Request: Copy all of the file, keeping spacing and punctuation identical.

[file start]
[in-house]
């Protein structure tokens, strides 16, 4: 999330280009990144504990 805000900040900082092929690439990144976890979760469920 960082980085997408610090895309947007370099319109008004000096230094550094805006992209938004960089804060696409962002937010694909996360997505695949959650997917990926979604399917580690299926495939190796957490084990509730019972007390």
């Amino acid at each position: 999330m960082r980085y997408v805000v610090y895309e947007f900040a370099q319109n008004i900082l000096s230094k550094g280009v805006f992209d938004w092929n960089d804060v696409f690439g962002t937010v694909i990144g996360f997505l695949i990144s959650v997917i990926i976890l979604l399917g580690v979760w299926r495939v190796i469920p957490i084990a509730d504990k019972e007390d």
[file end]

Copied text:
[in-house]
């Protein structure tokens, strides 16, 4: 999330280009990144504990 805000900040900082092929690439990144976890979760469920 960082980085997408610090895309947007370099319109008004000096230094550094805006992209938004960089804060696409962002937010694909996360997505695949959650997917990926979604399917580690299926495939190796957490084990509730019972007390």
């Amino acid at each position: 999330m960082r980085y997408v805000v610090y895309e947007f900040a370099q319109n008004i900082l000096s230094k550094g280009v805006f992209d938004w092929n960089d804060v696409f690439g962002t937010v694909i990144g996360f997505l695949i990144s959650v997917i990926i976890l979604l399917g580690v979760w299926r495939v190796i469920p957490i084990a509730d504990k019972e007390d």